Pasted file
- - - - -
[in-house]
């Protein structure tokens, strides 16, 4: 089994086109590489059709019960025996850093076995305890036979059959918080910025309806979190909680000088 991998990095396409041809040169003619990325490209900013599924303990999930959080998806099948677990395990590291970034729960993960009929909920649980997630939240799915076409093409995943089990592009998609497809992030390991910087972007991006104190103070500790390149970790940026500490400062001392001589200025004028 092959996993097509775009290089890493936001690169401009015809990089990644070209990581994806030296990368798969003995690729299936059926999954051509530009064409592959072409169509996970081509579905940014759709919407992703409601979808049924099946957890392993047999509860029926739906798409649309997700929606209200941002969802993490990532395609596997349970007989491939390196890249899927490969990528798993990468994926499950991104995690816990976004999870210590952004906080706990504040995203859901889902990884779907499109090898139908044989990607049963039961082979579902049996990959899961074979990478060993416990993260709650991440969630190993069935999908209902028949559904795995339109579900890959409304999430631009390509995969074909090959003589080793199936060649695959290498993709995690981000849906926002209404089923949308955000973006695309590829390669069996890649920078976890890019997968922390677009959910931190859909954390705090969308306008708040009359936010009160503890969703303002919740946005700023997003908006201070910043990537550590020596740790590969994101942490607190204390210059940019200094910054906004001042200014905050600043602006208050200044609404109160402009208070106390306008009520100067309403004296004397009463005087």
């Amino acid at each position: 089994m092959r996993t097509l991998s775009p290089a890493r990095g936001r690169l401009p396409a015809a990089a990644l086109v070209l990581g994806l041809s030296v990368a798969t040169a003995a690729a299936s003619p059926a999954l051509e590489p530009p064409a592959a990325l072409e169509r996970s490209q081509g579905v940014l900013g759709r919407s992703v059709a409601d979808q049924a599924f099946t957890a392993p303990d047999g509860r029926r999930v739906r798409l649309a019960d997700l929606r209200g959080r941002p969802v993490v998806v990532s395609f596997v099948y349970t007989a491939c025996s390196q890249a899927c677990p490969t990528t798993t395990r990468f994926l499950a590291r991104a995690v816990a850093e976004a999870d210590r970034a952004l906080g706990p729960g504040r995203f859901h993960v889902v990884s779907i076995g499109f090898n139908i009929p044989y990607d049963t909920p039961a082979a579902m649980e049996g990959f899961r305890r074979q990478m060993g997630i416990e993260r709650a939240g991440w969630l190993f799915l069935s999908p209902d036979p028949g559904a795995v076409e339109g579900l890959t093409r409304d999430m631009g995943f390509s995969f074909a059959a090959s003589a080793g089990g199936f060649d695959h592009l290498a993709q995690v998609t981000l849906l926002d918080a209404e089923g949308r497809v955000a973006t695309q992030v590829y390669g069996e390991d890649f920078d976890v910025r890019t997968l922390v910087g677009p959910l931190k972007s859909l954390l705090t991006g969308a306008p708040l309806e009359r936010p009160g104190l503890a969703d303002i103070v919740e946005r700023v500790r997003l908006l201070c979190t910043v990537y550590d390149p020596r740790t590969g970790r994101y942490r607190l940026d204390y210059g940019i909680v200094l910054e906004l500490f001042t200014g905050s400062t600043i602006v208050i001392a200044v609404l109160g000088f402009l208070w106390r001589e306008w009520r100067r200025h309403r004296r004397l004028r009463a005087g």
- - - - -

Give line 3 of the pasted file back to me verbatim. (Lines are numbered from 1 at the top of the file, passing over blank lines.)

């Amino acid at each position: 089994m092959r996993t097509l991998s775009p290089a890493r990095g936001r690169l401009p396409a015809a990089a990644l086109v070209l990581g994806l041809s030296v990368a798969t040169a003995a690729a299936s003619p059926a999954l051509e590489p530009p064409a592959a990325l072409e169509r996970s490209q081509g579905v940014l900013g759709r919407s992703v059709a409601d979808q049924a599924f099946t957890a392993p303990d047999g509860r029926r999930v739906r798409l649309a019960d997700l929606r209200g959080r941002p969802v993490v998806v990532s395609f596997v099948y349970t007989a491939c025996s390196q890249a899927c677990p490969t990528t798993t395990r990468f994926l499950a590291r991104a995690v816990a850093e976004a999870d210590r970034a952004l906080g706990p729960g504040r995203f859901h993960v889902v990884s779907i076995g499109f090898n139908i009929p044989y990607d049963t909920p039961a082979a579902m649980e049996g990959f899961r305890r074979q990478m060993g997630i416990e993260r709650a939240g991440w969630l190993f799915l069935s999908p209902d036979p028949g559904a795995v076409e339109g579900l890959t093409r409304d999430m631009g995943f390509s995969f074909a059959a090959s003589a080793g089990g199936f060649d695959h592009l290498a993709q995690v998609t981000l849906l926002d918080a209404e089923g949308r497809v955000a973006t695309q992030v590829y390669g069996e390991d890649f920078d976890v910025r890019t997968l922390v910087g677009p959910l931190k972007s859909l954390l705090t991006g969308a306008p708040l309806e009359r936010p009160g104190l503890a969703d303002i103070v919740e946005r700023v500790r997003l908006l201070c979190t910043v990537y550590d390149p020596r740790t590969g970790r994101y942490r607190l940026d204390y210059g940019i909680v200094l910054e906004l500490f001042t200014g905050s400062t600043i602006v208050i001392a200044v609404l109160g000088f402009l208070w106390r001589e306008w009520r100067r200025h309403r004296r004397l004028r009463a005087g």